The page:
The triumph marked the first
time since professional clubs be-
an contesting for the coveted cup
in 1917 that one team has wo
the silverware three consecutivc
The Wings took a 1-0 lead
during the first three minutes
of play with Left Winger Ted
Lindsay shoving the puck home
after passes from George Gee
and Gordie Howe.
Young Ray Timgren tied it up
for the Leafs shortly after the
halfway mark of the second pe-
riod when he batted home Max
Bentley's rebound. Fiery Cal
.Gardner shoved the Leafs ahead
when he netted with only 15 sec-
onds of play remaining in th
middle session. Bentley sent hom
the final marker during the las
five minutes of play with Timgred
setting him up.
GOOD SCOUTS-Dick Fisher, husky shot putter from Trenton
High School, is watched by freshman track coach Elmer Swanson;
world's shotput record holder Charlie Fonville; and the Wolverine's
present weight-thrower, Pete Dendrinos.
HIGH HOPES-Flour ambitious pole vaulters sit on the bench
along the runway, watching the successful attempt of another
jumper and wonder if they can go as high. Jim Wagenschutz,
Plymouth vaulter second on the right did: he set a Class B record
at 11 ft., 6 in.
MSC TrackTeatm T s
USC 61-61 in nual Meet
its third straight Big Nine base-
ball game by defeating Minnesota
7-2 yesterday then battled the
Gophers to a 4-4 stalemate in an
11-inning nightcap called by dark-
The tie game will not count in
Big Nine Conference standings.
Horace Tangman scattered six
hits to win the opener. He walked
four and struck out 12. Tangman
also topped the batting with a
double and single in four trips to
drive in three runs.
Minnesota scored three runs in
the first inning of the second
game on four hits, a walk off Alby
Plain, and a stolen base. Stan
Feldman replaced Plain in the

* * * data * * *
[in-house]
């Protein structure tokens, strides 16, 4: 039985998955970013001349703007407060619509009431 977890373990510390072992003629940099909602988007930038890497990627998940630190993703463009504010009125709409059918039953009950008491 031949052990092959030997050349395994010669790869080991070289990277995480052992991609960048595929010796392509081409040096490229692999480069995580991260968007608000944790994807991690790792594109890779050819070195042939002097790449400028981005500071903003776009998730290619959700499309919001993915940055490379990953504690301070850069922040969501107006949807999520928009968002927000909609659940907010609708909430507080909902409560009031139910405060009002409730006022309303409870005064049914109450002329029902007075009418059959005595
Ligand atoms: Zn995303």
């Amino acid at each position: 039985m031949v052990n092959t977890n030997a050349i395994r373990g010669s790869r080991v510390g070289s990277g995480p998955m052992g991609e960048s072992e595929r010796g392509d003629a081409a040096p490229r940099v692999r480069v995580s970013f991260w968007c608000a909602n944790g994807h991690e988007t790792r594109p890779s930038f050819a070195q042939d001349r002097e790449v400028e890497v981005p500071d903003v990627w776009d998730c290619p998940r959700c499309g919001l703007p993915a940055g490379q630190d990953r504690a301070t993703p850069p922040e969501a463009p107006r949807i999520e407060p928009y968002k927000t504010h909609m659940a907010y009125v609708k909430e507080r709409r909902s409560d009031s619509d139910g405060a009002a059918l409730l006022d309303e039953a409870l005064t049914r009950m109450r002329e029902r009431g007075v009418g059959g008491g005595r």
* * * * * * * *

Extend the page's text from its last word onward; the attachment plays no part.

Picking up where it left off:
second and finished the game with
a six hit job.
Medical, Dental and Law Books
1216 South University Phone 4436
By The Associated Press
NEW YORK-The New York
Giants outslugged the Cleveland
Indians in an exhibition game yes-
terday, 10-9, but they had to over-
come a five run deficit in the last
three innings to turn the trick.
Each team scored four runs in
the first inning. The Giants' clus-
ter was due mainly to the gener-
osity of Satchel Paige, who started
for the Indians and promptly
walked the first four batters to
* * *
PHILADELPHIA - A seventh
inning home run by Eddie Wait-
kus with one man on base broke
a 2-2 tie and game the Phillies
a 4-2 victory over the Atletics
yesterday. The National League
win evened the city series at one
Robin Roberts, held the A's to
three hits. The Phillies got seven
off Phil Marchildon.
* * *
BROOKLYN - Capitalizing on
three errors, ten walks and a hit
batsman, the Brooklyn Dodgers
squeezed out a 7-6 decision over
the New York Yankees yesterday
with the use of only five hits.
The Dodgers put over the tying
and winning runs in the eighth.
Roy Campanella led off with a
single, moved to second on a sac-
rifice and was wild-pitched to
third by Frank Hiller. Then Cal
Abrams walked and Pee Wee Reese
singled to tie the score. The
winning run counted when short-
stop Jerry Coleman, trying for a
double play on Duke Snider's
force, threw wild and permitted
Abrams to score.
ST. LOUIS-The Browns opened
their St. Louis city series exhibi-
tion stand with a bang today,
swamping the Cardinals 12 to 2.
Righthander 'Dick Starr gave
seven scattered hits to the Red
Birds and struck out four. Mean-